As I predicted in my first comment along these lines, it isn't like the article author has anything against Microsoft with his steller and unbiased reporting... just in case you missed this the first time I will clarify... that is complete sarcasm.

Whining at me for asking for more information makes your case look weak. Also you have only posted numbers for IE here so am I supposed to read your mind and assume you did others? or maybe you might want to add that little tidbit in next time huh?

RE: Something is wrong.
By SandmanWN on 9/9/2009 11:26:48 AM , Rating: 2
and the lips keep on flapping. I have my numbers for both chrome, firefox and safari. I am intentionally holding them from you because you are indeed an idiot.

heres a hint...
without flash one of the browsers scores 76.8M at 0-1% cpu utilization.
with flash its 144M with 78% cpu utilization.
as to which one it is... it doesn't really matter.

we are discussing the IE numbers. They are fudged in the article. try to keep up with the rest of the group.

ps. no one is whining at you, they just want you to STFU and let the author speak for himself, troll.

pss. im still not telling you the other numbers, live with it...

RE: Something is wrong.
By fatedtodie on 9/9/2009 12:34:30 PM , Rating: 1
You are complaining (which is another term for whining BTW) about my comments. My comments are playing devil's advocate with your data. If you do not give some legitimacy to your data (with the Firefox, Chrome, or Safari numbers you claim you got) then your data is as bogus as the author's.

You can tell me to quit my "flappin" all you want, it does not make my point any less right. I would use a metaphor to point out your folly but people on this site tend to complain even more about that than you do about me trying to point out you are fanboy-ing for Microsoft when you make wild claims without facts.

RE: Something is wrong.
By SandmanWN on 9/9/2009 2:56:13 PM , Rating: 2
you can't legitimize the data because there is no baseline for comparison as none of the browsers meet 100% specifications. You quest for legitimacy is unattainable.

The only common data point is the page content itself, which is also in question because we don't know anything about the testing methodology. Given there is only one test machine then it is highly unlikely the test was done simultaneously which opens the door for a change in the website to askew the results.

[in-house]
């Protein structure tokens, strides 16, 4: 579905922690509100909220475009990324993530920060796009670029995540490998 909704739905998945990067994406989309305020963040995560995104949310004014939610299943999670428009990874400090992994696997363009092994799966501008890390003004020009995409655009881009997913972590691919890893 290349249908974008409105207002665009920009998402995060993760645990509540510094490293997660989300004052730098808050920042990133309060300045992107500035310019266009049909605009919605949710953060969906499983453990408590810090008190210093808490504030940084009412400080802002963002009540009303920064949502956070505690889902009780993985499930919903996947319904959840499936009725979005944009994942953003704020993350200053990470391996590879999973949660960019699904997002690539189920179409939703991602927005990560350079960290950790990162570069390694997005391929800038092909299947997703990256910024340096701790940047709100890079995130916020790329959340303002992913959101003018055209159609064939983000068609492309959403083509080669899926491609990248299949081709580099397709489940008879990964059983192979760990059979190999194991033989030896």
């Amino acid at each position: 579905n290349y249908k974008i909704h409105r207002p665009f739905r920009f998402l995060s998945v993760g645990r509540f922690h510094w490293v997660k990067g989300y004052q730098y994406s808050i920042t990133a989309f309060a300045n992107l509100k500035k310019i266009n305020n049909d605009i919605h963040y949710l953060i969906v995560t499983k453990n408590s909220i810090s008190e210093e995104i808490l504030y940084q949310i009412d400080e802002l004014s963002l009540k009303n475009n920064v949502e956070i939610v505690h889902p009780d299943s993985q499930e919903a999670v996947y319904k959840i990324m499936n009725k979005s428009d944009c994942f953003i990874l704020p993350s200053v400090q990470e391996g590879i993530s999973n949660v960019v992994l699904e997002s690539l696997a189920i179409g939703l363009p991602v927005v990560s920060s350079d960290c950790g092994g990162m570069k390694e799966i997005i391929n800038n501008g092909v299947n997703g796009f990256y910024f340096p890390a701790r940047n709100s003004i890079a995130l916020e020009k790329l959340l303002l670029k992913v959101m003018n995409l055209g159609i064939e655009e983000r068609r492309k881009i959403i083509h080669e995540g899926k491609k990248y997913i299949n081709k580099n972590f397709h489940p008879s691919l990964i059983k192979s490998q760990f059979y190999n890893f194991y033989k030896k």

There can also be browser specific ads on these sites that will cause differences in the amount of data used by each browser visiting the exact same site which also invalidates the testing methodology completely. The testing should have been done in a controlled environment.

fanboying for MS? The old fanboy argument? Seriously idiot? The browser I'm typing this in is Firefox, get real loser.

The IE data is garbage. Get over it.

RE: Something is wrong.
By fatedtodie on 9/10/2009 1:19:11 PM , Rating: 1
"you can't legitimize the data because there is no baseline for comparison as none of the browsers meet 100% specifications"

To obtain legitimacy in my eyes I need atleast 1 person to show real data from 2 browsers. How is that unattainable? if you computer incapable of handling 2 different browsers?

Step 1, Do the 10 pages with IE8, record data. Post data.
Step 2, Do the 10 pages with FF3.5 record data. Post data.
Step 3a, Discuss how the IE8 data did not match while the ff3.5 did, OR
Step 3b, Discuss how the IE8 data did not match nor did the ff3.5, and mention how both were off by X ammount +/- the article.

That is how a debate/discussion should work.

Instead you did just Step 1 and went straight into left field and claimed that step 2 and 3 weren't needed because due to your own biased opinion it would produce incorrect results from what you expect.

I understand you want to complain about the "incorrect" results about IE8, I also note that the author has never been kind to Microsoft products. This alone does not make his data incorrect.

To sum it up one more time seeing as you miss it time and time again, If you show 1 point of data it is worthless unless you give it a bit of validity with providing firefox or safari or chrome data as well. As much as you guys are crying about the issue I am surprised people haven't just provided fake information by now just to make their point (albiet it is just as BS as anything else you have been posting atleast it is "data").

I understand you are all up in arms because my opinion is different than yours so you have to hate me just because you haven't learned adult interaction, but if you want your point to come across as more than just fanboy comments and have a bit of intelligence into them, then you need more than just "hey you are wrong! boo hoo"

RE: Something is wrong.
By BuckinBottoms on 9/10/2009 2:53:10 PM , Rating: 2
you don't understand anything.

all the steps have been done by myself and others. ive tested nearly all the browsers in the article.

and no, one point of data is fine. the data is checked against the sites themselves as they are the baseline. the browsers are the variables. there is no baseline between variables because there is no browser that renders all pages perfectly. get it genius?

"It looks like the iPhone 4 might be their Vista, and I'm okay with that." -- Microsoft COO Kevin Turner